Even with more than two dozen races undecided, it is clear that Democrats made substantial gains in state capitols on Election Day.
In the 6,034 state legislative elections held yesterday, Democrats have thus far picked up over 170 seats, going from 3,294 of seats in state houses and senates before the election to 3,472, according to tabulations from the National Conference on State Legislatures, a bipartisan group that provides research and services to state legislators. However, Republicans still hold a majority of state legislative seats, with 3,795 at latest count. Twenty-seven seats still remain undecided, but Republicans will maintain their majority, regardless of what happens in those races.
"It's still too early to say how many seats Democrats have netted, but they're clearly going to wind up netting seats in state legislatures," said Tim Storey, an elections expert at NCSL, in a call with reporters today.
He added that the Democrats' success at the state level is likely tied to Democrat wins at the top of the ticket.
"In 20 of the last 28 presidential election cycles, the party winning the White House has had coattails down at the grassroots level in state legislatures," he said. Last night's election results brought that count to 21 of 29.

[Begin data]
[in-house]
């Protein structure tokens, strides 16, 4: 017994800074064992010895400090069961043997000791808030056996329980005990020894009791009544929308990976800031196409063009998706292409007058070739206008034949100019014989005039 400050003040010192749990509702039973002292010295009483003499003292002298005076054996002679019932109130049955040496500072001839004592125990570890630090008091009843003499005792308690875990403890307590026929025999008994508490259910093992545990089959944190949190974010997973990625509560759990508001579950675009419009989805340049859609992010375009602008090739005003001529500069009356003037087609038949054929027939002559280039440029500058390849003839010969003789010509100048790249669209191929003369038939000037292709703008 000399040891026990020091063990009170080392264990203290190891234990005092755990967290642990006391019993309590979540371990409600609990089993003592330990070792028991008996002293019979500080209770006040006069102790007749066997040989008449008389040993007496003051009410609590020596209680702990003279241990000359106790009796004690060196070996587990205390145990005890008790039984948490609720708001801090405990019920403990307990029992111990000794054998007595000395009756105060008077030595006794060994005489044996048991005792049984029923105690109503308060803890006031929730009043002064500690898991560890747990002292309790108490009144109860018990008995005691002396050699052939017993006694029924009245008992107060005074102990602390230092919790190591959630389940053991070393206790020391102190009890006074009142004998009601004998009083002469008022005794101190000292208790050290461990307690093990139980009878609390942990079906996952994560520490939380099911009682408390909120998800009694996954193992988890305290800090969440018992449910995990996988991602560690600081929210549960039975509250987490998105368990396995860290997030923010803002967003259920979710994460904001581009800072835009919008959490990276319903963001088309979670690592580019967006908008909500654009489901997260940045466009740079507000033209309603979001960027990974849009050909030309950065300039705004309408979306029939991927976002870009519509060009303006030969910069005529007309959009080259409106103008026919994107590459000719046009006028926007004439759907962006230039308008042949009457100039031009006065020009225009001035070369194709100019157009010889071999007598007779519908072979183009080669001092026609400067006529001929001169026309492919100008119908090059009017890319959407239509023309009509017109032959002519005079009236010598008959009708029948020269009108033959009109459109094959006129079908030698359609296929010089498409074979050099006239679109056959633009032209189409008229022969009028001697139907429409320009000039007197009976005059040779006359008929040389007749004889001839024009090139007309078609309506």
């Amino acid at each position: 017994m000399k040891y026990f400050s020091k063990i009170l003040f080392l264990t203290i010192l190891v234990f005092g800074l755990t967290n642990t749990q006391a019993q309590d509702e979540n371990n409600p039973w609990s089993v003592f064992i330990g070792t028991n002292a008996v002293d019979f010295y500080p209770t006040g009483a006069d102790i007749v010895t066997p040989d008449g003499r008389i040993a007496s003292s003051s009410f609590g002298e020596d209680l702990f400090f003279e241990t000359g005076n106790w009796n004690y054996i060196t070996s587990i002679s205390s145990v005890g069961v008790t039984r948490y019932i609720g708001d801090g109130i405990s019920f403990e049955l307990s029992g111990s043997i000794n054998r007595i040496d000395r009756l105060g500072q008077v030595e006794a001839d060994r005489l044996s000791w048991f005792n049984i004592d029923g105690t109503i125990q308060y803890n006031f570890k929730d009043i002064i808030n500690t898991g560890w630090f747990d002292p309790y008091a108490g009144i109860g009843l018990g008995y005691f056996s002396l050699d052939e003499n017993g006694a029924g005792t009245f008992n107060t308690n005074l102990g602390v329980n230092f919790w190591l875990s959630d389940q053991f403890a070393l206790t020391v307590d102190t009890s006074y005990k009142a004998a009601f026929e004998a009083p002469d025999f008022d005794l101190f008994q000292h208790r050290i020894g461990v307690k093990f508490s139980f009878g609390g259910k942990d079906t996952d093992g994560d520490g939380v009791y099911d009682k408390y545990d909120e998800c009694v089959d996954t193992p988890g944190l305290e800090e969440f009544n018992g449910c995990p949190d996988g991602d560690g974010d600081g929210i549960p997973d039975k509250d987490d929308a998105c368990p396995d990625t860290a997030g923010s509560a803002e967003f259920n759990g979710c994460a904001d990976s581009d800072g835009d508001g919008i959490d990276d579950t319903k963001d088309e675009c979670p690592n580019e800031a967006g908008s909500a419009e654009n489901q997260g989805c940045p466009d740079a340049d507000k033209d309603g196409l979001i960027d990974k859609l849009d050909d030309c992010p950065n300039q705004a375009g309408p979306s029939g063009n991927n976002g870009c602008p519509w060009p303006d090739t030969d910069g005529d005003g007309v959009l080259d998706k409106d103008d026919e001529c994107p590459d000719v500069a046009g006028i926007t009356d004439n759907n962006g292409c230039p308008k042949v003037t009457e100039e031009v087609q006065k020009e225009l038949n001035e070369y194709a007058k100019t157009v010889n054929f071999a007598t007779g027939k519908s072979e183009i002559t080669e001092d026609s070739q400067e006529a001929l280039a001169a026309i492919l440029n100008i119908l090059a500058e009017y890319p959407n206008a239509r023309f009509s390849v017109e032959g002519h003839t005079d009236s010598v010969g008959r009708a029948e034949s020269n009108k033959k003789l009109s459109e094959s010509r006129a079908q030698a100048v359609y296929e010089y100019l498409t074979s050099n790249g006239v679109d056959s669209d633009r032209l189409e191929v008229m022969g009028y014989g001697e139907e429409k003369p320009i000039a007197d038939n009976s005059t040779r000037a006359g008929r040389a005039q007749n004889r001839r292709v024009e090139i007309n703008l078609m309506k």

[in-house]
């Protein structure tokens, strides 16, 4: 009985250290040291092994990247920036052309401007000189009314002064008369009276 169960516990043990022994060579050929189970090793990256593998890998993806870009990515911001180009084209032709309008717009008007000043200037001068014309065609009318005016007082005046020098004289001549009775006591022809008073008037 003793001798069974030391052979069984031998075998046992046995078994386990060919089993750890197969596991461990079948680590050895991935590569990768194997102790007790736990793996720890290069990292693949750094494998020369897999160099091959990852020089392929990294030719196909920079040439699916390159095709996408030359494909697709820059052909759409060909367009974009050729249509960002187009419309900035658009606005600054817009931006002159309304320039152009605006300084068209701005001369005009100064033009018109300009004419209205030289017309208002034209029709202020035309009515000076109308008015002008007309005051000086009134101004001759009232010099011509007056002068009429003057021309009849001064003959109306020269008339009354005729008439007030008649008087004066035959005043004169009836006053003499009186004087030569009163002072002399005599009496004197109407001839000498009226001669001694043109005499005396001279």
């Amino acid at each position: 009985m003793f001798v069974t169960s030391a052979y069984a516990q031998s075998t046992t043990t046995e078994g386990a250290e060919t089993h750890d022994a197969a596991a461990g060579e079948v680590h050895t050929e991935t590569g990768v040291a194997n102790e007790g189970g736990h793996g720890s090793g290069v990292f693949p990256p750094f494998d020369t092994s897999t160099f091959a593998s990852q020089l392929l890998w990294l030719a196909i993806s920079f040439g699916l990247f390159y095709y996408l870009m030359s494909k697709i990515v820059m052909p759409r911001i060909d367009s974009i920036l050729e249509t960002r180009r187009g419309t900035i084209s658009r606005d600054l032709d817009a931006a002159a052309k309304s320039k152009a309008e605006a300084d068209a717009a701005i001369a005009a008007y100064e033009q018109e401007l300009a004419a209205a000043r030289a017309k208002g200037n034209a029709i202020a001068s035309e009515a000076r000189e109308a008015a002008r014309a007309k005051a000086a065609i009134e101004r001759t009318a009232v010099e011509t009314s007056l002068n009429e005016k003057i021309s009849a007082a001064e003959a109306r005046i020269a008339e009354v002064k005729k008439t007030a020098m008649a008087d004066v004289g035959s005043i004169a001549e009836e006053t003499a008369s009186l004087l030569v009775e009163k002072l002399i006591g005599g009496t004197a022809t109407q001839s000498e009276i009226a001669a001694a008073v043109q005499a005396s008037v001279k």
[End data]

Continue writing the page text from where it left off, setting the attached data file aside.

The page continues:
In three states, state legislatures changed party control completely. Arkansas made a historic switch, when both houses of its state legislature flipped from Democratic to Republican majorities yesterday. That will make the legislature in Little Rock Republican-controlled for the first time since the 1870s. Meanwhile, Maine and Minnesota's legislatures both went from fully Republican-controlled to Democratic.
Last night's election was also notable in reducing the number of state legislatures with split chambers. Now, it appears that only three states will have two chambers dominated by two different parties: Iowa, Kentucky, and New Hampshire (though in Virginia, the Senate is tied, 20-20, while the House maintains a heavy Republican majority).
The New Hampshire house changed hands last night--an important point because the unusually large, 400-person chamber has enough seats to sway nationwide totals. Democrats made huge gains in New Hampshire—while several races remain undecided, at latest count they had gone from 102 to 217 representatives in this election.
Storey calls the newly Democratic New Hampshire house "maybe the biggest surprise of this election at the state legislative level," he says.
While state and national voting trends may trend together, broadly speaking, there were several cases of divergence. Michigan, Ohio, and Pennsylvania all maintained their Republican legislatures despite also electing President Obama. And in Wisconsin, voters turned a split legislature over to the Republicans, even as they reelected the president.
Of course, there were plenty of close races. Storey stresses that plenty of these results could change in coming days if recounts end up changing outcomes.
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Danielle Kurtzleben is a business and economics reporter for U.S. News & World Report. Connect with her on Twitter @titonka or via E-mail at firstname.lastname@example.org.